(twice what I normally do, been a slow year for miles with all the shop
time). I always use BMW full synthetic. when I removed the frame plug, the
oil just trickled out, like there was blockage. I stuck a pointy thing in
the hole and the oil began to gush out, along with a bunch of other crap.
some sort of oil sludge/build-up had stopped up the drain. the stuff was
flaky, and looked almost metallic, but when rubbed between fingers, it
slowly disintegrated and was gooey. so I took out my frame oil screen and
it too was covered in this stuff. my theory is that it slowed down the oil
flow back into the sump, making measurements read high, even after waiting
one to two minutes. I used carb cleaner to get out as much of the crap
from the frame tank as possible, then ran two quarts of oil through it to
"rinse" it out. lots of crap came out. Then I drained the sump
and was pleasantly surprised that it was totally clean, all the stuff had
been trapped in the frame oil screen and filter (filter looked clean too).
the only thing I can think is that the bottom of the frame tank is so
close to the header pipe that the "old" oil got cooked. anyway,
check your frame screen the next time you change oil. mark #403
- Oil sludgy stuff. Carbon from cooked bearings looks like that.
They get hot, oil starts burning on the bearing surfaces, if you don't
actually seize and it cools down again, friction and fresh oil washes it
away in flakes. It tends to do a great job of blocking oil ways, I'd
suggest getting some cheap oil 30/40, doing a change, running for a while,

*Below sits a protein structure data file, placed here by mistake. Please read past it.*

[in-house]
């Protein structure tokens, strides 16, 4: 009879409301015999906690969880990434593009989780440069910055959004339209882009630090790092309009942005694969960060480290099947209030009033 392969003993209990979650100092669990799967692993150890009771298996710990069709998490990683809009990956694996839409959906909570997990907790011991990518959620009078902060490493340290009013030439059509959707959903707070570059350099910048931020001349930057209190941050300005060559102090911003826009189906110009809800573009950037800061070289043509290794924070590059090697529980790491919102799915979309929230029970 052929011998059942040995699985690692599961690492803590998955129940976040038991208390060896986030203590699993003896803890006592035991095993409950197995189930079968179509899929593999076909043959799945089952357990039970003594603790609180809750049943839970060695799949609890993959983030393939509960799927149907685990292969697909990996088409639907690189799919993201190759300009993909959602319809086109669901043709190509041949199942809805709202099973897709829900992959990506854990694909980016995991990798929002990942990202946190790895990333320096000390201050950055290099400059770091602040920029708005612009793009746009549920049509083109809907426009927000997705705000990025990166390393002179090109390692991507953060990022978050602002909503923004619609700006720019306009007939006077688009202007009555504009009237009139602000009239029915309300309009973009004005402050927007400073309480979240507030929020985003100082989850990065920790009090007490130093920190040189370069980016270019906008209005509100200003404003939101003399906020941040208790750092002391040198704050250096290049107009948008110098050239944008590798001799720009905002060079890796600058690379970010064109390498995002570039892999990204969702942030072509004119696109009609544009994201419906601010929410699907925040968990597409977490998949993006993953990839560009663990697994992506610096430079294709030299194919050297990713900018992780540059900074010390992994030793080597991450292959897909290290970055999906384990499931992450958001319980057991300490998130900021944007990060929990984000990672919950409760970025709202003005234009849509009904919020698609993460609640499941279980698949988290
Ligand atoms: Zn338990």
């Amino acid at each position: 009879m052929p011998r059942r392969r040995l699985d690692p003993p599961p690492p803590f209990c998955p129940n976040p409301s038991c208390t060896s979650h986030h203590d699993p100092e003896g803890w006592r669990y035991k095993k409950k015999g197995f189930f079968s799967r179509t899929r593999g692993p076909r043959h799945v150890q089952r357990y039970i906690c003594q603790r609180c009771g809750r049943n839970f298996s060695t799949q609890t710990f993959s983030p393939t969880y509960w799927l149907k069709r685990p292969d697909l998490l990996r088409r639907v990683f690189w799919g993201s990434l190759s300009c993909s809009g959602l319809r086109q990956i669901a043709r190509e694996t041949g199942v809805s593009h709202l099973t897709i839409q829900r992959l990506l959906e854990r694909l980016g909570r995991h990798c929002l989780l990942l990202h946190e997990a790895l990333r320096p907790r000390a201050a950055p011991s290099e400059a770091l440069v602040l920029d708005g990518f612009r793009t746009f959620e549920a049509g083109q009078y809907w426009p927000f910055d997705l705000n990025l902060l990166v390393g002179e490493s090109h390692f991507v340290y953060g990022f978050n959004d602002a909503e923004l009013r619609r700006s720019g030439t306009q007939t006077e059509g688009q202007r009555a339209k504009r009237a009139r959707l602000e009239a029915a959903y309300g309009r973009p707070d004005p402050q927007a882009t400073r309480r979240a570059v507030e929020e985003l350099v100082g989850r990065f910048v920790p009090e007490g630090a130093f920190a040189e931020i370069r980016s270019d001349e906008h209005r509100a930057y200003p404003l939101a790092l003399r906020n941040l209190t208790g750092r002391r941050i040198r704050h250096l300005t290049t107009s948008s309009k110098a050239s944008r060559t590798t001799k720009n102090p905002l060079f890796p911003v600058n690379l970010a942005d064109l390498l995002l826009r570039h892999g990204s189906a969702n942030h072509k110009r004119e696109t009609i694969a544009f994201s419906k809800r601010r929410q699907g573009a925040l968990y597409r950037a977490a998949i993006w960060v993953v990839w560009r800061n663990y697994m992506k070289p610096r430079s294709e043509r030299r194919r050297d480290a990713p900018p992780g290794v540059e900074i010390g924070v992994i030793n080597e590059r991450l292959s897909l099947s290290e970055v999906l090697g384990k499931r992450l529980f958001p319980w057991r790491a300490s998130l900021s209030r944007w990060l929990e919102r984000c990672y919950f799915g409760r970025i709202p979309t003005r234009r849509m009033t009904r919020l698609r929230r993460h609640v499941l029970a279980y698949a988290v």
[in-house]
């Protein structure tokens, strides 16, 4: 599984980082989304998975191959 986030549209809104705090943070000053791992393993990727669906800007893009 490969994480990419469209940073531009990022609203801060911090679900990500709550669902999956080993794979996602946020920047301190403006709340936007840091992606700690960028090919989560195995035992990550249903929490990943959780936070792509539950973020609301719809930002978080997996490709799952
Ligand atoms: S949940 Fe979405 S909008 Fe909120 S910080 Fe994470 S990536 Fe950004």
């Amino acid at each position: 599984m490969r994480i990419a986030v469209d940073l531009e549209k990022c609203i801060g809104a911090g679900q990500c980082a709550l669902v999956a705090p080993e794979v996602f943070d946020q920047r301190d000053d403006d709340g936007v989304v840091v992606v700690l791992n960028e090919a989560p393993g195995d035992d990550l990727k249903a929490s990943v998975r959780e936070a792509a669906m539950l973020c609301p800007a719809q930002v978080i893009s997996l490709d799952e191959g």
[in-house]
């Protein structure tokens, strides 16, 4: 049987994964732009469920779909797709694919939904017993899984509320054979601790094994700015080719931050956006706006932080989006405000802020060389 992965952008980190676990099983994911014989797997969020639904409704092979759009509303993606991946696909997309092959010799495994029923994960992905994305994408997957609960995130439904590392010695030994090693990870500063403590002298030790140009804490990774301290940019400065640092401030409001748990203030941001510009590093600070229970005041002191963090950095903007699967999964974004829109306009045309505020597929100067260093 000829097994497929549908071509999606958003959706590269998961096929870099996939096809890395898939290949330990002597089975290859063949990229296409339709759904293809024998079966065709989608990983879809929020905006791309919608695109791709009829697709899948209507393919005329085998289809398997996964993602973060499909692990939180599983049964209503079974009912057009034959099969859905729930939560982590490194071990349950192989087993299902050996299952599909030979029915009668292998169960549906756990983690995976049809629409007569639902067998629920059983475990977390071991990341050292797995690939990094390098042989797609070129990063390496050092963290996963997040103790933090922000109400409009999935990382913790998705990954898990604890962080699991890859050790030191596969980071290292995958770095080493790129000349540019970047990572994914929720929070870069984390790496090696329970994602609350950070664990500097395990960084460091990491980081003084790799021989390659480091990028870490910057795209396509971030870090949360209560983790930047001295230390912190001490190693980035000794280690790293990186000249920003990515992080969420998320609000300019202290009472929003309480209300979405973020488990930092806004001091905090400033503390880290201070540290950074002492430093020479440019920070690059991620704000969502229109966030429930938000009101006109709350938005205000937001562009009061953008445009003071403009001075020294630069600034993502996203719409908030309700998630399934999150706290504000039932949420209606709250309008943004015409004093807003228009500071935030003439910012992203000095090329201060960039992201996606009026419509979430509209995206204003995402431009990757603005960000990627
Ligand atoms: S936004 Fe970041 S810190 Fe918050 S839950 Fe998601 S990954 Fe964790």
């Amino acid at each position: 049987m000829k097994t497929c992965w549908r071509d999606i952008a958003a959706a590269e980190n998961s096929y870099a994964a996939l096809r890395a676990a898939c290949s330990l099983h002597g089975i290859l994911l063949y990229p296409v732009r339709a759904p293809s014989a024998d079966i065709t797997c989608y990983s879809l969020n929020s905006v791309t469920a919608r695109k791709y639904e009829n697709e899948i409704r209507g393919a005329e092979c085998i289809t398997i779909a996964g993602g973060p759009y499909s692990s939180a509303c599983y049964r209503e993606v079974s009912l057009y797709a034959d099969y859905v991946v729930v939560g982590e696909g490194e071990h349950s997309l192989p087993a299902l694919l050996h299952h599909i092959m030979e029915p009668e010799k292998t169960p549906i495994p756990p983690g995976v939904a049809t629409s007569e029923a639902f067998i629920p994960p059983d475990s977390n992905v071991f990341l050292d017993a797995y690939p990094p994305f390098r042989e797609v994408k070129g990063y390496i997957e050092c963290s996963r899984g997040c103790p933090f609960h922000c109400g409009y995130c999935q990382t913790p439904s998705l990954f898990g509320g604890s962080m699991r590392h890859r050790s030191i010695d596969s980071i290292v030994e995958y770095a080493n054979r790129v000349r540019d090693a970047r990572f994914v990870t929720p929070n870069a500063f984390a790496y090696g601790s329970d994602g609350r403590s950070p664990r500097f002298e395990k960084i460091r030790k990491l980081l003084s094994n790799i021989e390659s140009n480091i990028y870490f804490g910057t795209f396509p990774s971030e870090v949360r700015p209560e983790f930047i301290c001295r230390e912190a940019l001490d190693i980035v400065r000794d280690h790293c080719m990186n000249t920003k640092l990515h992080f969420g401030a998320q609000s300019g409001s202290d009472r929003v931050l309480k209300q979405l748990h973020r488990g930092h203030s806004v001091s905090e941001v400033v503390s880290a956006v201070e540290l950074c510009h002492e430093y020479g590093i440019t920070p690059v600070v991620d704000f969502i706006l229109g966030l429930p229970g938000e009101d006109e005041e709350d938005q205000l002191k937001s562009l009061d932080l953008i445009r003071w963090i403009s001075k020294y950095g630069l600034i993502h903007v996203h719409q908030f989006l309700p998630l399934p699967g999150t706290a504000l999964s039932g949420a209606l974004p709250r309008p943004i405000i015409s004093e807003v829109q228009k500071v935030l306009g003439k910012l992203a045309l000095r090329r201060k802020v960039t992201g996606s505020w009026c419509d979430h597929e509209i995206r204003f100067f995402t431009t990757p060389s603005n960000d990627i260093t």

changing the oil again until you can be reasonably sure you've flushed the
seen "flaky" sludge, but the typical stuff is caused by oxidation by-products of
the oil (they become insoluble in the oil and "settle out"). The oxidation rate
is increased by nitrous/sulfuric acid (exhaust blowby) combined with water
Vapor, catalyzed by (wear) metals. Once the "precursors" have formed, the oil
will slowly turn to sludge with NO further mileage. That's why it's best to
store the bike (winter or otherwise) with a fresh change of oil that still has a
full charge of anti-oxidants. The old saw about changing your oil 3 months or
3,000 miles does have a grain of truth to it (but today's oils are better). That
said, severe service (lots of short trips that don't get the bike warm enough to
vaporize condensation in the crankcase) is hard on the oil. The frequent cold
start-ups can create more wear (i.e. higher loading of metal wear particles).
Bottom line is to change the oil at least twice a year if you ride it at all.
Marty #436-Chicago-97 F650F
I take it that the frame tank was fully drained thru the frame drain hole the
previous oil change?--
A. yes, always. would be kind of messy through the frame filter hole,
don't you think? :-)
Q. What brand of oil?
A. BMW full synthetic, 15-50W, $108/case (ouch!)
Q. Is it possible that your oil was contaminated with water? Or coolant?
A. Seems unlikely, but I was thinking the same thing. But when I changed